This approach puts forward the notion that students should not be rushed through to more complex concepts without having the foundational knowledge needed to successfully transition to the next level.
Khan believes we should be teaching students to master the material before moving on, ensuring that students are given as much time and support as they need to tackle each new concept before trying to build upon it. As Khan says, you wouldn’t build the second floor of a house on a shaky foundation, otherwise it will collapse.
- Reframes a student’s sense of responsibility, where performance is viewed as the product of instruction and practice, rather than a lack of ability.
- Encourages a student to persevere and grasp knowledge they previously didn’t understand.
- Gives students the time and opportunity as they need to master each step, instead of teaching to fixed time constraints.
- Provides feedback and assessment throughout the learning process, not just after a major assessment. (Teaching for mastery)
Give learners tasks a little above their ability levels.
Giving learners tasks a little above their ability levels is actually a definition for differentiated instruction. It also helps to insure that new learning will occur; that learners will be challenged to go beyond their self-perceived limitations. ‘People can’t grow if they are constantly doing what they have always done. Let them develop new skills by giving challenging tasks” (15 effective ways to motivate your team). As learners overcome challenges, they will be more likely to take on new, even more challenging tasks.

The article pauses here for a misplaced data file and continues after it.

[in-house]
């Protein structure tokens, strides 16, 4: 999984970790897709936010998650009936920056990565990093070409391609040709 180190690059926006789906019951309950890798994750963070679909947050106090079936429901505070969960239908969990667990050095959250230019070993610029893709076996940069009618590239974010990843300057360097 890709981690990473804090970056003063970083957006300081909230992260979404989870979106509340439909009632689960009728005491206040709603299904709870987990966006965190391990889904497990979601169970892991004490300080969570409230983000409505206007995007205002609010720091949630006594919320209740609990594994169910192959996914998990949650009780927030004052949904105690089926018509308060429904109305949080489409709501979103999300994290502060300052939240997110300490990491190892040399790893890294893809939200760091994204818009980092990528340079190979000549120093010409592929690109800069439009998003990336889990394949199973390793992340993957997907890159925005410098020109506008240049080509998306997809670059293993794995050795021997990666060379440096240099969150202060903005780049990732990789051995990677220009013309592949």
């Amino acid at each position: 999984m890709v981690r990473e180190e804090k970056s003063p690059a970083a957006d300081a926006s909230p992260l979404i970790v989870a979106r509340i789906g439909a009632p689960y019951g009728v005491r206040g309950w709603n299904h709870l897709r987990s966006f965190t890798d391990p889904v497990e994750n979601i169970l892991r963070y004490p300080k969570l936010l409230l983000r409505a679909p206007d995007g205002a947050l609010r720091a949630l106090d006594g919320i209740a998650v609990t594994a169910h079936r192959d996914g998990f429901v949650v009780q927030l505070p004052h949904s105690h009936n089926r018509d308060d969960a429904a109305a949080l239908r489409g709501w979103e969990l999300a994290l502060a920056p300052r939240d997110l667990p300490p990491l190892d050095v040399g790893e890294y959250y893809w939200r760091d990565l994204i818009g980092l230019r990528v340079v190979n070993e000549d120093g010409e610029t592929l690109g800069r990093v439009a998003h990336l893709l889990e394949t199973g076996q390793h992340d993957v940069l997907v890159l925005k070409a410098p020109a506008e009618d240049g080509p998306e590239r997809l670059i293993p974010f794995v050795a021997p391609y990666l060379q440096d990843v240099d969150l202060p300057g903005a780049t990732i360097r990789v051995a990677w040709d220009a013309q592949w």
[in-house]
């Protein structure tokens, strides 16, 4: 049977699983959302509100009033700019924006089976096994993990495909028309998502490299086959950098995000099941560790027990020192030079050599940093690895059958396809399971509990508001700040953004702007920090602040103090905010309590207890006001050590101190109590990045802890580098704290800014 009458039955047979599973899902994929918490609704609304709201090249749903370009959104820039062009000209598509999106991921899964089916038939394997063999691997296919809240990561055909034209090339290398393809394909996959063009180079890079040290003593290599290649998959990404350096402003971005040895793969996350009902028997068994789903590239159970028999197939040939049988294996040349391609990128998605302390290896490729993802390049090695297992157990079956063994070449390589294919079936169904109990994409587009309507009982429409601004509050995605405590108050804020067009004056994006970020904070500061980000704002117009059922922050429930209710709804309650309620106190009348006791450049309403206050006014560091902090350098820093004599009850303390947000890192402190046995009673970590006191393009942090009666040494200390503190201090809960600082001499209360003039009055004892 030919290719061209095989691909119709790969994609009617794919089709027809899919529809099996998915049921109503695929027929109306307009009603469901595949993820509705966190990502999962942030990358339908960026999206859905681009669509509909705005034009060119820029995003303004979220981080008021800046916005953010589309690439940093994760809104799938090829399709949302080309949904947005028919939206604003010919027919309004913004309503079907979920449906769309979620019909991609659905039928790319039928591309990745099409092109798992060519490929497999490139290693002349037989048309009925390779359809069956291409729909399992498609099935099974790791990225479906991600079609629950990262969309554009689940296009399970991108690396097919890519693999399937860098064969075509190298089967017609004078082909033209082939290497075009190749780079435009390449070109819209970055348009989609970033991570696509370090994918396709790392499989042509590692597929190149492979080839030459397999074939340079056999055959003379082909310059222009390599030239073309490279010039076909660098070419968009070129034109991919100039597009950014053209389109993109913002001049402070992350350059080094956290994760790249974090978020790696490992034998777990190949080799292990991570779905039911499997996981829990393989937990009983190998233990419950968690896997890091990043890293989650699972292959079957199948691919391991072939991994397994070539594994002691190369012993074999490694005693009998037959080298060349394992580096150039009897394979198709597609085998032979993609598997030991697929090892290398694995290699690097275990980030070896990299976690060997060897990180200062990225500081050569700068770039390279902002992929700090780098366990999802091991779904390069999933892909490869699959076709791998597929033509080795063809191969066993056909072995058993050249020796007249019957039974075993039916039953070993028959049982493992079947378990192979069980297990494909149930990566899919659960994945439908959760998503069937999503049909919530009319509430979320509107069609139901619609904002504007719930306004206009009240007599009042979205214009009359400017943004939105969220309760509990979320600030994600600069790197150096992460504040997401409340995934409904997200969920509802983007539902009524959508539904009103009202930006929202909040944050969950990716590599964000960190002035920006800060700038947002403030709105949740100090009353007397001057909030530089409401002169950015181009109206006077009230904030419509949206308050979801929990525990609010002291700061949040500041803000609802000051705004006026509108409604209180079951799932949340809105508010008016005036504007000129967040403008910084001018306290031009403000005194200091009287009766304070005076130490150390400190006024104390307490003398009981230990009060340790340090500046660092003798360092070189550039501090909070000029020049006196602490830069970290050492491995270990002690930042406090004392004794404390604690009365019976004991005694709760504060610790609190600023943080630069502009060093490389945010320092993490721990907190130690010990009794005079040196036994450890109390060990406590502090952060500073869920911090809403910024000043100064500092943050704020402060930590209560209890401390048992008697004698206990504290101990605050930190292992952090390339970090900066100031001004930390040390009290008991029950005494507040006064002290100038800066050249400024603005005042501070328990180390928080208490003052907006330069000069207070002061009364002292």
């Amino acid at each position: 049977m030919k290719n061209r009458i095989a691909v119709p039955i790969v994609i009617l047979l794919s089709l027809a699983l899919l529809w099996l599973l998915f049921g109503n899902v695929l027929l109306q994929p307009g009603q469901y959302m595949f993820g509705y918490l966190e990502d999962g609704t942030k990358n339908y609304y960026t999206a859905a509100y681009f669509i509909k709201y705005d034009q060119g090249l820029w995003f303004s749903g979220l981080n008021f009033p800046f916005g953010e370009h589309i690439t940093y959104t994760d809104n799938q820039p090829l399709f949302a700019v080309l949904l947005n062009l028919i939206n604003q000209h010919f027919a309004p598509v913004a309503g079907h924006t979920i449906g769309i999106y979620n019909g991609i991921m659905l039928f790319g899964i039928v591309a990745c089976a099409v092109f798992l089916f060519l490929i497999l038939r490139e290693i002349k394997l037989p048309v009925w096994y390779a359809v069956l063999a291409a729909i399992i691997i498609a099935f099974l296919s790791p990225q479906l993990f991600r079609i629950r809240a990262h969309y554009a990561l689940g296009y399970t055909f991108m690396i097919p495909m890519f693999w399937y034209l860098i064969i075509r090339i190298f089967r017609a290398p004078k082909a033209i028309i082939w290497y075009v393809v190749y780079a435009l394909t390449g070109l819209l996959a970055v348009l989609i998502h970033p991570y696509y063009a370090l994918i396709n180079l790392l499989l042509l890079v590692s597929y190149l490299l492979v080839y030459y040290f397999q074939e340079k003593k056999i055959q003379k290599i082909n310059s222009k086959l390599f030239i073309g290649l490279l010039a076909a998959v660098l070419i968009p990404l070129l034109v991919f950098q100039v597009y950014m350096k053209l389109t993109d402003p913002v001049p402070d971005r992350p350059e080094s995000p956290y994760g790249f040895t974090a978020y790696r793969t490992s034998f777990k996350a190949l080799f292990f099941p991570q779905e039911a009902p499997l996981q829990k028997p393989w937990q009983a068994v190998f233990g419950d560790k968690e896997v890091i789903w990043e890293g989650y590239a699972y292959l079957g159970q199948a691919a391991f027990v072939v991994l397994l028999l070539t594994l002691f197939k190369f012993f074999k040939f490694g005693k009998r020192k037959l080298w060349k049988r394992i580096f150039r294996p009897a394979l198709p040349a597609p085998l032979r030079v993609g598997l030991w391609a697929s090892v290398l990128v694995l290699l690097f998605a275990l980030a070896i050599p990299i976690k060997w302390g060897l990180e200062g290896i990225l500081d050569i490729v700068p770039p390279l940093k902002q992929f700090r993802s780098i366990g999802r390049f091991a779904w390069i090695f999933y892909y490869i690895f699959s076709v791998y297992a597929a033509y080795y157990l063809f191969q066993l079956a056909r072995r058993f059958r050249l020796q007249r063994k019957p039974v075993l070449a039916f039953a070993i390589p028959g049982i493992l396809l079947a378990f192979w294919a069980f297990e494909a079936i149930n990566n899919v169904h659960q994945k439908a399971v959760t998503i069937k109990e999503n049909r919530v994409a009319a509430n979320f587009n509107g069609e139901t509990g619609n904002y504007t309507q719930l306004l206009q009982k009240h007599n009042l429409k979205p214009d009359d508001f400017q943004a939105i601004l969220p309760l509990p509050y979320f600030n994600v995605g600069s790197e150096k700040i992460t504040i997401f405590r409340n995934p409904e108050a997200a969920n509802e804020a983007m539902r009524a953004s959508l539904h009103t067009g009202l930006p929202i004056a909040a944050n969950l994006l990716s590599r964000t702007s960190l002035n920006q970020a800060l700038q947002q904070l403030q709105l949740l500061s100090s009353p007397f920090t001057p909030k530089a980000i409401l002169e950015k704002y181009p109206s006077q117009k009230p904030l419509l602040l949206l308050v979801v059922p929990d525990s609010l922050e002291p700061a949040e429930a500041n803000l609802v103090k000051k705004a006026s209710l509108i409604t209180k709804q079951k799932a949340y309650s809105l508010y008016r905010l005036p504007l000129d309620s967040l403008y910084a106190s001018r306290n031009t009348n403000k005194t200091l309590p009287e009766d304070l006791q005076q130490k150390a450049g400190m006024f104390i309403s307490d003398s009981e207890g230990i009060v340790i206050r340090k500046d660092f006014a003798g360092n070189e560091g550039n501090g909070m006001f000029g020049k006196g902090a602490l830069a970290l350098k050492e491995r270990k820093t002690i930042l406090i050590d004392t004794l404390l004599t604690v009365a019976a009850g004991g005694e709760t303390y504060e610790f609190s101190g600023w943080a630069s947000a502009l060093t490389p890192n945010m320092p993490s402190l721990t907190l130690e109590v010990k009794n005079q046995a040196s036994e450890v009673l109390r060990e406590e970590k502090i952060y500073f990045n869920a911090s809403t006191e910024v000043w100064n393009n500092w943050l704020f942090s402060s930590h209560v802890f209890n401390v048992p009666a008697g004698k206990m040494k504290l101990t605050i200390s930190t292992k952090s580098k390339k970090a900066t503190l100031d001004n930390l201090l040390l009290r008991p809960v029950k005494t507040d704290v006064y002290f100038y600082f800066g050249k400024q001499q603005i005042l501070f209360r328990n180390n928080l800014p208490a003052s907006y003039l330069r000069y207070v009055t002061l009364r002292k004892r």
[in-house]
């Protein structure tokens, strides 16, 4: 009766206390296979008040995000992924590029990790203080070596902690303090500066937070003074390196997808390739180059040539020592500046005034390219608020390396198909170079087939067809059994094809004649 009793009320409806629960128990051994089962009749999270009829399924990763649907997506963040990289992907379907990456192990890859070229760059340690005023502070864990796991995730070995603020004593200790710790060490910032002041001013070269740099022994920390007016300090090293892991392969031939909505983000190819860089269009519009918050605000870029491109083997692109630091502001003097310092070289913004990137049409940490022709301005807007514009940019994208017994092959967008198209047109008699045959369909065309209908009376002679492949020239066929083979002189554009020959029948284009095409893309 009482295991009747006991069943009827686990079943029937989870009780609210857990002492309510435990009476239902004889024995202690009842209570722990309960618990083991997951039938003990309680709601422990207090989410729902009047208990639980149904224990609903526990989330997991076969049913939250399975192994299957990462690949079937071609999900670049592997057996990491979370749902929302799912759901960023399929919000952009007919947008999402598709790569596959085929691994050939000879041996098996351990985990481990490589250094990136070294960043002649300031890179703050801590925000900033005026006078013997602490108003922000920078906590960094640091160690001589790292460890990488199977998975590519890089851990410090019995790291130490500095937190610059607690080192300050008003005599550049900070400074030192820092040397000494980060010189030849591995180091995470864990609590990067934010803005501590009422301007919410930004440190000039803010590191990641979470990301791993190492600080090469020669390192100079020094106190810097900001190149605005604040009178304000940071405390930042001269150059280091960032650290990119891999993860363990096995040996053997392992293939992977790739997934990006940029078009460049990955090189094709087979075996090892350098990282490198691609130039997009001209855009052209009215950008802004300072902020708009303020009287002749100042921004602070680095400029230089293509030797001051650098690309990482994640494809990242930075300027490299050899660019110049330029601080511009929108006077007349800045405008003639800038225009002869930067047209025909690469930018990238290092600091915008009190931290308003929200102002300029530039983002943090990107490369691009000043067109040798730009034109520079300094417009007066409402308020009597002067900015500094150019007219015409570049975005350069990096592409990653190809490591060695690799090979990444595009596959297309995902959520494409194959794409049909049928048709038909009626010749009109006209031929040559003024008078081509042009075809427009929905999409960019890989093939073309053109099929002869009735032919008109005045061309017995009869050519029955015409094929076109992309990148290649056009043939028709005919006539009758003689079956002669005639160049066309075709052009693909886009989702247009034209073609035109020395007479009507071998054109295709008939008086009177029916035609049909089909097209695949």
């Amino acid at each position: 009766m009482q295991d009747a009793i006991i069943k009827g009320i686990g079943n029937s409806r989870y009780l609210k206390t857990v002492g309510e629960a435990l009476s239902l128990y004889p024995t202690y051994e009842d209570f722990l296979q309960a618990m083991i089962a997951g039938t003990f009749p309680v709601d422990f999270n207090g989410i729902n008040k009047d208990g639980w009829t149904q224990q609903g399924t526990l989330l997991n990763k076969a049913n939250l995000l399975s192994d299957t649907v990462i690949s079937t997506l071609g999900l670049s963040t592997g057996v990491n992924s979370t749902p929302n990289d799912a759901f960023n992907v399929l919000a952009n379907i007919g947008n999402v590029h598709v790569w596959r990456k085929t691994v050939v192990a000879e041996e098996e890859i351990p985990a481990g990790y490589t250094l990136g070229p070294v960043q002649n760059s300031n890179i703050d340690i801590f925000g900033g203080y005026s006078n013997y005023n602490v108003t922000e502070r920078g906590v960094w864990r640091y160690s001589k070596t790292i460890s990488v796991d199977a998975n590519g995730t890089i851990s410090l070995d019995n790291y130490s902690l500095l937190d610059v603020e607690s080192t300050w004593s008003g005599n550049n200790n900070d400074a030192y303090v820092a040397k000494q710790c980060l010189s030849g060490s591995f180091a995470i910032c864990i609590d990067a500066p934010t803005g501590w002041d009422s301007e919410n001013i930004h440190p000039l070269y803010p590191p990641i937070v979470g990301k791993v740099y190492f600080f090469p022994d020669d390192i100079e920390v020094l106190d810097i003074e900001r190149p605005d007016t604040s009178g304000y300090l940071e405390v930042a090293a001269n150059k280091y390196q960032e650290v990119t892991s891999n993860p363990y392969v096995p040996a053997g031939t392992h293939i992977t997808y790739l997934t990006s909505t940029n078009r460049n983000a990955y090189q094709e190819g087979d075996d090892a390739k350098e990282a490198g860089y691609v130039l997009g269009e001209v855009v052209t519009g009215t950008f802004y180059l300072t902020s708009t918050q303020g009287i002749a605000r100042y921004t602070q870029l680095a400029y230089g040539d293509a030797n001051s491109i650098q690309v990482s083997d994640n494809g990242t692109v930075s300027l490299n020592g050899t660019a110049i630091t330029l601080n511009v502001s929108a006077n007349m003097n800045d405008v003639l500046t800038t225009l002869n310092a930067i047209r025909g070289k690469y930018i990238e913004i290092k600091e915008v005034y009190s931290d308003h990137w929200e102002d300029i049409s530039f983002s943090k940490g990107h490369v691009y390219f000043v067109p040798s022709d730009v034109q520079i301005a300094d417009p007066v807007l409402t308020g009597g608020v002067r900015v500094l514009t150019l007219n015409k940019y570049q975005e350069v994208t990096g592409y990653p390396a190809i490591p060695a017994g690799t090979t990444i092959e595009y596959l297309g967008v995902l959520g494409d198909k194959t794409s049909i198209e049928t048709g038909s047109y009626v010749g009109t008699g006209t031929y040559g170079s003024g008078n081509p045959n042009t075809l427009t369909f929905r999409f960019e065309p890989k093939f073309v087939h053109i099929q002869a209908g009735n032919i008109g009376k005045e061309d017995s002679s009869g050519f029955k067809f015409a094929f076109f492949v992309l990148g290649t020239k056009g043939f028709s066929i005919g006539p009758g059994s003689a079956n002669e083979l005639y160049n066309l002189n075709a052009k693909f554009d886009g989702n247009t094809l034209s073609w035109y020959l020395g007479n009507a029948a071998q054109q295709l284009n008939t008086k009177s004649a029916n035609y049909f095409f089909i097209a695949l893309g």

Avoid the urge to rescue them.
I’ve had learners cry (even as old as 6th grade), get angry, sit down in frustration.
Educators, by nature, are helpers. The tendency is for them to rescue learners from the stress and frustration of reaching seemingly unsurmountable challenges. But, and this is a big but, if educators do rescue them, then they are taking away learning opportunities, the possibility of the learner achieving success on his or her own.
May need to push learners beyond self-perceived limits.
This is the next step after not rescuing learners. The educator may have to push, encourage, cajole, coax, persuade, wheedle learners to go beyond what they thought possible. It is similar to a coach who really pushes her or his athletes. Sometimes it appears mean or callous.
The big caveat to being successful with this strategy is that the educator must first have a good relationship with the leaners; that learners really understand that the educator has their best interests at heart.
Build reflection into the learning process.
Time needs to be built into the day or class period where students reflect on what they’ve learning and make meaning of it. This helps with processing information as they reconcile it with their prior knowledge and work to make the information stick. This is a great opportunity for thinking to be clarified, questions to be sought, or learning to be extended. (Strategies and Practices That Can Help All Students Overcome Barriers)
Help learners accept an “it’s okay” when a task really is too hard.
And only as a last resort, because it should be.
*previously published at TeachThought.com